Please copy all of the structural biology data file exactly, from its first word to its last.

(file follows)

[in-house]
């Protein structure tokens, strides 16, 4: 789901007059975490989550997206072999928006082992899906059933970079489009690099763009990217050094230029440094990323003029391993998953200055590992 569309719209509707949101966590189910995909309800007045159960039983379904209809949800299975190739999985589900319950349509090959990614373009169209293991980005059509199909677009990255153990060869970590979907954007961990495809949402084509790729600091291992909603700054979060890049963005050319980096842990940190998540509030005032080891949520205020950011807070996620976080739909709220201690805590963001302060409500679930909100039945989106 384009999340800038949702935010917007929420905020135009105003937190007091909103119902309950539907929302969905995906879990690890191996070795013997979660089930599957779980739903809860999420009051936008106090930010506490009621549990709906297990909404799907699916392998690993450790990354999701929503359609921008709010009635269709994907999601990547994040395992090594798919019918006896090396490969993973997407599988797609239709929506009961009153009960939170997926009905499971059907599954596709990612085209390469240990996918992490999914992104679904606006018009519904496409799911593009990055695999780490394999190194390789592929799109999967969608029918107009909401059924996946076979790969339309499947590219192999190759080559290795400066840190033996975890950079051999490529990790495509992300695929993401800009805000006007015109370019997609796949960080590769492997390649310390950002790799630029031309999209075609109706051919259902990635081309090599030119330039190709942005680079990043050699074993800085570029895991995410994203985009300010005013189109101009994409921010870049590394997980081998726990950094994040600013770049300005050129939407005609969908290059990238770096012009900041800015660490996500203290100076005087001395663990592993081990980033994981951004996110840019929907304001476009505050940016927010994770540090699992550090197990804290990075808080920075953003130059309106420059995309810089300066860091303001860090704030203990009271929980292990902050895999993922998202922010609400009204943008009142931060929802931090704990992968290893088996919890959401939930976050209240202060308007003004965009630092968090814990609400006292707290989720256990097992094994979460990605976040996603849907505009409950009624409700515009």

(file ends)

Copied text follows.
[in-house]
């Protein structure tokens, strides 16, 4: 789901007059975490989550997206072999928006082992899906059933970079489009690099763009990217050094230029440094990323003029391993998953200055590992 569309719209509707949101966590189910995909309800007045159960039983379904209809949800299975190739999985589900319950349509090959990614373009169209293991980005059509199909677009990255153990060869970590979907954007961990495809949402084509790729600091291992909603700054979060890049963005050319980096842990940190998540509030005032080891949520205020950011807070996620976080739909709220201690805590963001302060409500679930909100039945989106 384009999340800038949702935010917007929420905020135009105003937190007091909103119902309950539907929302969905995906879990690890191996070795013997979660089930599957779980739903809860999420009051936008106090930010506490009621549990709906297990909404799907699916392998690993450790990354999701929503359609921008709010009635269709994907999601990547994040395992090594798919019918006896090396490969993973997407599988797609239709929506009961009153009960939170997926009905499971059907599954596709990612085209390469240990996918992490999914992104679904606006018009519904496409799911593009990055695999780490394999190194390789592929799109999967969608029918107009909401059924996946076979790969339309499947590219192999190759080559290795400066840190033996975890950079051999490529990790495509992300695929993401800009805000006007015109370019997609796949960080590769492997390649310390950002790799630029031309999209075609109706051919259902990635081309090599030119330039190709942005680079990043050699074993800085570029895991995410994203985009300010005013189109101009994409921010870049590394997980081998726990950094994040600013770049300005050129939407005609969908290059990238770096012009900041800015660490996500203290100076005087001395663990592993081990980033994981951004996110840019929907304001476009505050940016927010994770540090699992550090197990804290990075808080920075953003130059309106420059995309810089300066860091303001860090704030203990009271929980292990902050895999993922998202922010609400009204943008009142931060929802931090704990992968290893088996919890959401939930976050209240202060308007003004965009630092968090814990609400006292707290989720256990097992094994979460990605976040996603849907505009409950009624409700515009």